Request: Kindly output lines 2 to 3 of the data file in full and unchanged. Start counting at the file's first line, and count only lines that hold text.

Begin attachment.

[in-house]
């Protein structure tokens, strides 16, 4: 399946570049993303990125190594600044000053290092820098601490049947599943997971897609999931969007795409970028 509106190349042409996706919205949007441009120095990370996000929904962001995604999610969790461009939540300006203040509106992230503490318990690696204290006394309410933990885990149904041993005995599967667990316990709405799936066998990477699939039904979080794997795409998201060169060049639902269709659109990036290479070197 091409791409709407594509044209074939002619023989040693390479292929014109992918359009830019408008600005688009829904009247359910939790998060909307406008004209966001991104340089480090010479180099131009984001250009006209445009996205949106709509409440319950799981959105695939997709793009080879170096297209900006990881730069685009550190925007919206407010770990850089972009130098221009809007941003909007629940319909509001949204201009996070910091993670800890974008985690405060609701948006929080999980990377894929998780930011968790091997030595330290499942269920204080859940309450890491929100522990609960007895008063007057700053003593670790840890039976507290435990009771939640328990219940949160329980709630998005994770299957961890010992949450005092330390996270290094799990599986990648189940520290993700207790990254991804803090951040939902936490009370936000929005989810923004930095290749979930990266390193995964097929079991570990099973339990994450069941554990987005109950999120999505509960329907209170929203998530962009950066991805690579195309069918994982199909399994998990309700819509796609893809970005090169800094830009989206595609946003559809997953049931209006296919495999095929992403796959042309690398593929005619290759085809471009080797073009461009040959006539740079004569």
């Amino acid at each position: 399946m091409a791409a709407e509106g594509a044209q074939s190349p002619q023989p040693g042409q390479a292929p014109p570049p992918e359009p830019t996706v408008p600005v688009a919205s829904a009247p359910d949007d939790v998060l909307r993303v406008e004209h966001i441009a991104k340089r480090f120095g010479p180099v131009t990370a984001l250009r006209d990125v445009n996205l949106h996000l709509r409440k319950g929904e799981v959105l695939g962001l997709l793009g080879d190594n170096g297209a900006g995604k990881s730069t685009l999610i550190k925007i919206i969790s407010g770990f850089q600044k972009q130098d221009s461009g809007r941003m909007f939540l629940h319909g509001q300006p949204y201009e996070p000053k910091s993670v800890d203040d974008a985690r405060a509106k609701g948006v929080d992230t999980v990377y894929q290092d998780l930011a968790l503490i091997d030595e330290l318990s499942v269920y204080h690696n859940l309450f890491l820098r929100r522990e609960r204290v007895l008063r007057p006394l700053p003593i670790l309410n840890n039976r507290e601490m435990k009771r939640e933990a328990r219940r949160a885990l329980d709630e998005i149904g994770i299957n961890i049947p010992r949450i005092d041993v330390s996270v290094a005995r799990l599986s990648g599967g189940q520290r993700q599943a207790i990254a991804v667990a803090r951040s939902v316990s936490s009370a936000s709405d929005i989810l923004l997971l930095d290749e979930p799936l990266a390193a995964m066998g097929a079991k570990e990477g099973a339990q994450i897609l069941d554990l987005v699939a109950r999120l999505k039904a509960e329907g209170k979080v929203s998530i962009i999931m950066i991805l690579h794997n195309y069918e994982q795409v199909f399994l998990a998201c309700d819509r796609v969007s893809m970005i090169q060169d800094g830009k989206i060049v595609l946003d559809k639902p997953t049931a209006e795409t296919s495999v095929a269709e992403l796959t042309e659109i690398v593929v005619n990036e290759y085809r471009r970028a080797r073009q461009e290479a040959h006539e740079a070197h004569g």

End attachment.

């Protein structure tokens, strides 16, 4: 399946570049993303990125190594600044000053290092820098601490049947599943997971897609999931969007795409970028 509106190349042409996706919205949007441009120095990370996000929904962001995604999610969790461009939540300006203040509106992230503490318990690696204290006394309410933990885990149904041993005995599967667990316990709405799936066998990477699939039904979080794997795409998201060169060049639902269709659109990036290479070197 091409791409709407594509044209074939002619023989040693390479292929014109992918359009830019408008600005688009829904009247359910939790998060909307406008004209966001991104340089480090010479180099131009984001250009006209445009996205949106709509409440319950799981959105695939997709793009080879170096297209900006990881730069685009550190925007919206407010770990850089972009130098221009809007941003909007629940319909509001949204201009996070910091993670800890974008985690405060609701948006929080999980990377894929998780930011968790091997030595330290499942269920204080859940309450890491929100522990609960007895008063007057700053003593670790840890039976507290435990009771939640328990219940949160329980709630998005994770299957961890010992949450005092330390996270290094799990599986990648189940520290993700207790990254991804803090951040939902936490009370936000929005989810923004930095290749979930990266390193995964097929079991570990099973339990994450069941554990987005109950999120999505509960329907209170929203998530962009950066991805690579195309069918994982199909399994998990309700819509796609893809970005090169800094830009989206595609946003559809997953049931209006296919495999095929992403796959042309690398593929005619290759085809471009080797073009461009040959006539740079004569």
């Amino acid at each position: 399946m091409a791409a709407e509106g594509a044209q074939s190349p002619q023989p040693g042409q390479a292929p014109p570049p992918e359009p830019t996706v408008p600005v688009a919205s829904a009247p359910d949007d939790v998060l909307r993303v406008e004209h966001i441009a991104k340089r480090f120095g010479p180099v131009t990370a984001l250009r006209d990125v445009n996205l949106h996000l709509r409440k319950g929904e799981v959105l695939g962001l997709l793009g080879d190594n170096g297209a900006g995604k990881s730069t685009l999610i550190k925007i919206i969790s407010g770990f850089q600044k972009q130098d221009s461009g809007r941003m909007f939540l629940h319909g509001q300006p949204y201009e996070p000053k910091s993670v800890d203040d974008a985690r405060a509106k609701g948006v929080d992230t999980v990377y894929q290092d998780l930011a968790l503490i091997d030595e330290l318990s499942v269920y204080h690696n859940l309450f890491l820098r929100r522990e609960r204290v007895l008063r007057p006394l700053p003593i670790l309410n840890n039976r507290e601490m435990k009771r939640e933990a328990r219940r949160a885990l329980d709630e998005i149904g994770i299957n961890i049947p010992r949450i005092d041993v330390s996270v290094a005995r799990l599986s990648g599967g189940q520290r993700q599943a207790i990254a991804v667990a803090r951040s939902v316990s936490s009370a936000s709405d929005i989810l923004l997971l930095d290749e979930p799936l990266a390193a995964m066998g097929a079991k570990e990477g099973a339990q994450i897609l069941d554990l987005v699939a109950r999120l999505k039904a509960e329907g209170k979080v929203s998530i962009i999931m950066i991805l690579h794997n195309y069918e994982q795409v199909f399994l998990a998201c309700d819509r796609v969007s893809m970005i090169q060169d800094g830009k989206i060049v595609l946003d559809k639902p997953t049931a209006e795409t296919s495999v095929a269709e992403l796959t042309e659109i690398v593929v005619n990036e290759y085809r471009r970028a080797r073009q461009e290479a040959h006539e740079a070197h004569g």